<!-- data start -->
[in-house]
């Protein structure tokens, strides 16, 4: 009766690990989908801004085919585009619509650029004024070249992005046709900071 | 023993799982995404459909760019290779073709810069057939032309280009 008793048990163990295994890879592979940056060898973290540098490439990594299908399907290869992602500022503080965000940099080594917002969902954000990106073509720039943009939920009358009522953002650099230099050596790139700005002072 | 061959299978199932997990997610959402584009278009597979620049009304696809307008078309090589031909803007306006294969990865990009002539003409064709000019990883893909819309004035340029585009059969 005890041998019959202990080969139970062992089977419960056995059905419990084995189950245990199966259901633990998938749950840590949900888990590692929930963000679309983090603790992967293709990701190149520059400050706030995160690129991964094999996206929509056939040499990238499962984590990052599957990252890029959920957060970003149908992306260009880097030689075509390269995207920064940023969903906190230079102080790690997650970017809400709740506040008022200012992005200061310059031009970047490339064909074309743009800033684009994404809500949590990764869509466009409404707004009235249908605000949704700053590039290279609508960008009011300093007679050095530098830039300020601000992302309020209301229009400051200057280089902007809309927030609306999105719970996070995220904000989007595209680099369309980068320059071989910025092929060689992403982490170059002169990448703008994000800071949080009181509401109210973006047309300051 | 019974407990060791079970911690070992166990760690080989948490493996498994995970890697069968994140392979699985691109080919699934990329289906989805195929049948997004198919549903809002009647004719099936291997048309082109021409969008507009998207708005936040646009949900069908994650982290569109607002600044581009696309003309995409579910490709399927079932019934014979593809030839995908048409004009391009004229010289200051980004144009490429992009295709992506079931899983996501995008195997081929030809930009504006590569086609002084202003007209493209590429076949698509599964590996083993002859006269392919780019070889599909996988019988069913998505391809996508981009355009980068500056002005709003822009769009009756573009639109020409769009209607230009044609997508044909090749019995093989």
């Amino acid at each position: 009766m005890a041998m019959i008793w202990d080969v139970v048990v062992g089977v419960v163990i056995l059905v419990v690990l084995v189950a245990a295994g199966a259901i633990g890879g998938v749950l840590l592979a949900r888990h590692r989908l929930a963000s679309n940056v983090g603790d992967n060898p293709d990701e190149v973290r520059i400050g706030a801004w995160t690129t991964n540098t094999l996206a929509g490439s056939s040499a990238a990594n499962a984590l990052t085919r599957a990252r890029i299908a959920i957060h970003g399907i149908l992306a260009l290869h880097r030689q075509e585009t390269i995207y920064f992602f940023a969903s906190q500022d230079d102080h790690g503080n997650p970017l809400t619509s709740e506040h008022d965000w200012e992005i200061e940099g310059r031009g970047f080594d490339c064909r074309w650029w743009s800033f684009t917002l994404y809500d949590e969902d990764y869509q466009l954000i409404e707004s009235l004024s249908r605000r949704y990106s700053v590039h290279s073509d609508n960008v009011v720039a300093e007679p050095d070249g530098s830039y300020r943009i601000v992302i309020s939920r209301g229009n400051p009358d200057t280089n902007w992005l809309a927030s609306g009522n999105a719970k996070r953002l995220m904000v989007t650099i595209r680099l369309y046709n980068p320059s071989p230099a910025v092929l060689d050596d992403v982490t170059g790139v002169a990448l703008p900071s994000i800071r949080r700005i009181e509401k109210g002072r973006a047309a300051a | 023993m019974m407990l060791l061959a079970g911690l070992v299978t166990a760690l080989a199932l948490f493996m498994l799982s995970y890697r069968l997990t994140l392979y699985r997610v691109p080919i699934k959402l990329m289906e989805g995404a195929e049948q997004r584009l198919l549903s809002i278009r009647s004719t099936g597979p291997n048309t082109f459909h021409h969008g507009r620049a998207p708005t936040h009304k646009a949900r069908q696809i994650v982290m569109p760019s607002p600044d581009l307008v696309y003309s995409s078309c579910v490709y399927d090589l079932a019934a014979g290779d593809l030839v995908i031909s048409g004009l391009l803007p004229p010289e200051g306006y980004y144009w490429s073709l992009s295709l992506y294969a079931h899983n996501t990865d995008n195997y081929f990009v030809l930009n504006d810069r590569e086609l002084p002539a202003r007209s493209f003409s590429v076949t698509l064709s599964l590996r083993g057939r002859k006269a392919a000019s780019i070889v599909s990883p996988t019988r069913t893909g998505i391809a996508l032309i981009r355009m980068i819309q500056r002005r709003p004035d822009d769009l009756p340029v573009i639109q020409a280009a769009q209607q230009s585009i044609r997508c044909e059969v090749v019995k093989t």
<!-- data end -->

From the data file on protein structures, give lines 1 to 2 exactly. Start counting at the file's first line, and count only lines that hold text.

[in-house]
């Protein structure tokens, strides 16, 4: 009766690990989908801004085919585009619509650029004024070249992005046709900071 | 023993799982995404459909760019290779073709810069057939032309280009 008793048990163990295994890879592979940056060898973290540098490439990594299908399907290869992602500022503080965000940099080594917002969902954000990106073509720039943009939920009358009522953002650099230099050596790139700005002072 | 061959299978199932997990997610959402584009278009597979620049009304696809307008078309090589031909803007306006294969990865990009002539003409064709000019990883893909819309004035340029585009059969 005890041998019959202990080969139970062992089977419960056995059905419990084995189950245990199966259901633990998938749950840590949900888990590692929930963000679309983090603790992967293709990701190149520059400050706030995160690129991964094999996206929509056939040499990238499962984590990052599957990252890029959920957060970003149908992306260009880097030689075509390269995207920064940023969903906190230079102080790690997650970017809400709740506040008022200012992005200061310059031009970047490339064909074309743009800033684009994404809500949590990764869509466009409404707004009235249908605000949704700053590039290279609508960008009011300093007679050095530098830039300020601000992302309020209301229009400051200057280089902007809309927030609306999105719970996070995220904000989007595209680099369309980068320059071989910025092929060689992403982490170059002169990448703008994000800071949080009181509401109210973006047309300051 | 019974407990060791079970911690070992166990760690080989948490493996498994995970890697069968994140392979699985691109080919699934990329289906989805195929049948997004198919549903809002009647004719099936291997048309082109021409969008507009998207708005936040646009949900069908994650982290569109607002600044581009696309003309995409579910490709399927079932019934014979593809030839995908048409004009391009004229010289200051980004144009490429992009295709992506079931899983996501995008195997081929030809930009504006590569086609002084202003007209493209590429076949698509599964590996083993002859006269392919780019070889599909996988019988069913998505391809996508981009355009980068500056002005709003822009769009009756573009639109020409769009209607230009044609997508044909090749019995093989």